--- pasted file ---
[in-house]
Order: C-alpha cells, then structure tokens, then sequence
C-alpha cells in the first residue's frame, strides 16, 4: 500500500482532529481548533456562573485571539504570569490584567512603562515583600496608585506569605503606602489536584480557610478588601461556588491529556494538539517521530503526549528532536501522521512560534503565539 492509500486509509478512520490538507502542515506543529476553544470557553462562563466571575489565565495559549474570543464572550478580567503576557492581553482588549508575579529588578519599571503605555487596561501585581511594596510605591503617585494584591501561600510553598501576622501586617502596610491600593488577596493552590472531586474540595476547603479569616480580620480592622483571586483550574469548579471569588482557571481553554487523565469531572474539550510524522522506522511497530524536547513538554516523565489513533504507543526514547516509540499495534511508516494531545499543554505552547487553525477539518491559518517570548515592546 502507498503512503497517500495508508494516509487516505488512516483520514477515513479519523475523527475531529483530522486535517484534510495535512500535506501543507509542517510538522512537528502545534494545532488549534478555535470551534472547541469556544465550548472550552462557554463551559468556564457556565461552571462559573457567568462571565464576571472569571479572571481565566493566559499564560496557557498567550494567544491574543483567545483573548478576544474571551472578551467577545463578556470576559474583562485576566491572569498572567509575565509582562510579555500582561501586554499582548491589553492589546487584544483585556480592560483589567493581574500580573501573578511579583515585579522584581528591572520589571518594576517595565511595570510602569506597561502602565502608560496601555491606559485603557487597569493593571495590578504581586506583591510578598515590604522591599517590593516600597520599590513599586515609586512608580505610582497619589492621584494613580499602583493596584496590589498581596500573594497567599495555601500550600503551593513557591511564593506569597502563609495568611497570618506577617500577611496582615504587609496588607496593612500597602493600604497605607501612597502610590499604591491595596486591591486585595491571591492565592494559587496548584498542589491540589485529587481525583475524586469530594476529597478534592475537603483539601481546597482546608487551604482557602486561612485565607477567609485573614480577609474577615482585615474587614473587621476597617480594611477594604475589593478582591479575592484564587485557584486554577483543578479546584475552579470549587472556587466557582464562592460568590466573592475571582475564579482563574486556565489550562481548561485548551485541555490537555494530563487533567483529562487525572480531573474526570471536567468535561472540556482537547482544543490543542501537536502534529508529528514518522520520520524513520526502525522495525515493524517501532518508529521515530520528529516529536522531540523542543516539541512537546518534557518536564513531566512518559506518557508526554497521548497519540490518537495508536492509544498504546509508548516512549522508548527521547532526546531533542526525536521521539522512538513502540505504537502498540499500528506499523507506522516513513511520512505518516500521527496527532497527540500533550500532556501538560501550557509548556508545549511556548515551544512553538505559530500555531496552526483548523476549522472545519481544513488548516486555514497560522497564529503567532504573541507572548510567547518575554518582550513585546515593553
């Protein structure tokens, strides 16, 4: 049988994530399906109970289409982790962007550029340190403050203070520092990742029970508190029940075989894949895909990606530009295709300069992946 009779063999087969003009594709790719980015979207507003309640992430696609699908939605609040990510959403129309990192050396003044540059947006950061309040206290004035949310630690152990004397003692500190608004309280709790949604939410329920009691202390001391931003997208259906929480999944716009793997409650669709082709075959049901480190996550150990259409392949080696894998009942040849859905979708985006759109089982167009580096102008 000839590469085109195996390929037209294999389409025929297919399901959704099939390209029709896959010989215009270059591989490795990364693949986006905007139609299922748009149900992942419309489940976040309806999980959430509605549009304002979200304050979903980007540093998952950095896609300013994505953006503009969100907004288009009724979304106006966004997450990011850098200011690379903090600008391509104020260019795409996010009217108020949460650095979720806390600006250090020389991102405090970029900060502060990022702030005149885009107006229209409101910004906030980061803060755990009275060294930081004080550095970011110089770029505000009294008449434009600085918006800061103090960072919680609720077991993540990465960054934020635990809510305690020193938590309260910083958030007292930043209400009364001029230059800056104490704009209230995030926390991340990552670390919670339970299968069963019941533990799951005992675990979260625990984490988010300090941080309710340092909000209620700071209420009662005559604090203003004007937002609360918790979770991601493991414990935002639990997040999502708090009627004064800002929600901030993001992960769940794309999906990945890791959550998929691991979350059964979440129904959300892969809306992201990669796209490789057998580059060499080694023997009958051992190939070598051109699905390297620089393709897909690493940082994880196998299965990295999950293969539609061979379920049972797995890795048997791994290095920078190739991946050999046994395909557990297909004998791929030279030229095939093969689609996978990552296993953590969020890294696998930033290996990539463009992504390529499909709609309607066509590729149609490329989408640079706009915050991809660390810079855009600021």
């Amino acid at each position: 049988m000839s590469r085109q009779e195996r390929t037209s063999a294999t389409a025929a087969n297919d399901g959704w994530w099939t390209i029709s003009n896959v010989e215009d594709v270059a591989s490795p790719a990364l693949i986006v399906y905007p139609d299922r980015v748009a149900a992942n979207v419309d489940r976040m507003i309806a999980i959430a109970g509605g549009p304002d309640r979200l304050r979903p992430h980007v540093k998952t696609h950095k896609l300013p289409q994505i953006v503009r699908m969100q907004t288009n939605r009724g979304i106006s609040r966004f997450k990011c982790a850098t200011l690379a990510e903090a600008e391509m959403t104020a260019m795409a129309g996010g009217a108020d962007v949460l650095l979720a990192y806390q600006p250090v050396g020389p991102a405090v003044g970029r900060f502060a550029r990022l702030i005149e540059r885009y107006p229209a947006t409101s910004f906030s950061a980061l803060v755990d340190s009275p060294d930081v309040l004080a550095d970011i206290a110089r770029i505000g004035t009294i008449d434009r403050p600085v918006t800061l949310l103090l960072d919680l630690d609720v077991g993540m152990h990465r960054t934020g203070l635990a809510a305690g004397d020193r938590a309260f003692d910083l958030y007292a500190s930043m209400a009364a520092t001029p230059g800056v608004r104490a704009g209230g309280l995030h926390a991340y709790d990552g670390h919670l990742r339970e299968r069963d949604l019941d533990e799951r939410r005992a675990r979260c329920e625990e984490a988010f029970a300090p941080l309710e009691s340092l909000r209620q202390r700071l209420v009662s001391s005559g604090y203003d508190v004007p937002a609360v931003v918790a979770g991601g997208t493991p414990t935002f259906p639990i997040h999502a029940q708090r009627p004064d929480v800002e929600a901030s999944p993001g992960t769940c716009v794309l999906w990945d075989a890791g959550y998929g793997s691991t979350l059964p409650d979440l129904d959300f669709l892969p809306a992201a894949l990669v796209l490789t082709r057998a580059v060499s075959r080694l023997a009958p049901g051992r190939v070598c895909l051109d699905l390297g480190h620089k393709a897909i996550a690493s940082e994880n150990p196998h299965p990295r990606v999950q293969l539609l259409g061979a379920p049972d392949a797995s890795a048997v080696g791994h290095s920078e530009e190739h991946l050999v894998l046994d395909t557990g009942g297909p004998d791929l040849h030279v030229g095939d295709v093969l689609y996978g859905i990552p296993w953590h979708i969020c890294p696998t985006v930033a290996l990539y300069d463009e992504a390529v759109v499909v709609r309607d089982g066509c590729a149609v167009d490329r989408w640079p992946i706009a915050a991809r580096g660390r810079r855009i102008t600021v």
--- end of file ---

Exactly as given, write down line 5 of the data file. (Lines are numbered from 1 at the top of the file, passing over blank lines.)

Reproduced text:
């Amino acid at each position: 049988m000839s590469r085109q009779e195996r390929t037209s063999a294999t389409a025929a087969n297919d399901g959704w994530w099939t390209i029709s003009n896959v010989e215009d594709v270059a591989s490795p790719a990364l693949i986006v399906y905007p139609d299922r980015v748009a149900a992942n979207v419309d489940r976040m507003i309806a999980i959430a109970g509605g549009p304002d309640r979200l304050r979903p992430h980007v540093k998952t696609h950095k896609l300013p289409q994505i953006v503009r699908m969100q907004t288009n939605r009724g979304i106006s609040r966004f997450k990011c982790a850098t200011l690379a990510e903090a600008e391509m959403t104020a260019m795409a129309g996010g009217a108020d962007v949460l650095l979720a990192y806390q600006p250090v050396g020389p991102a405090v003044g970029r900060f502060a550029r990022l702030i005149e540059r885009y107006p229209a947006t409101s910004f906030s950061a980061l803060v755990d340190s009275p060294d930081v309040l004080a550095d970011i206290a110089r770029i505000g004035t009294i008449d434009r403050p600085v918006t800061l949310l103090l960072d919680l630690d609720v077991g993540m152990h990465r960054t934020g203070l635990a809510a305690g004397d020193r938590a309260f003692d910083l958030y007292a500190s930043m209400a009364a520092t001029p230059g800056v608004r104490a704009g209230g309280l995030h926390a991340y709790d990552g670390h919670l990742r339970e299968r069963d949604l019941d533990e799951r939410r005992a675990r979260c329920e625990e984490a988010f029970a300090p941080l309710e009691s340092l909000r209620q202390r700071l209420v009662s001391s005559g604090y203003d508190v004007p937002a609360v931003v918790a979770g991601g997208t493991p414990t935002f259906p639990i997040h999502a029940q708090r009627p004064d929480v800002e929600a901030s999944p993001g992960t769940c716009v794309l999906w990945d075989a890791g959550y998929g793997s691991t979350l059964p409650d979440l129904d959300f669709l892969p809306a992201a894949l990669v796209l490789t082709r057998a580059v060499s075959r080694l023997a009958p049901g051992r190939v070598c895909l051109d699905l390297g480190h620089k393709a897909i996550a690493s940082e994880n150990p196998h299965p990295r990606v999950q293969l539609l259409g061979a379920p049972d392949a797995s890795a048997v080696g791994h290095s920078e530009e190739h991946l050999v894998l046994d395909t557990g009942g297909p004998d791929l040849h030279v030229g095939d295709v093969l689609y996978g859905i990552p296993w953590h979708i969020c890294p696998t985006v930033a290996l990539y300069d463009e992504a390529v759109v499909v709609r309607d089982g066509c590729a149609v167009d490329r989408w640079p992946i706009a915050a991809r580096g660390r810079r855009i102008t600021v």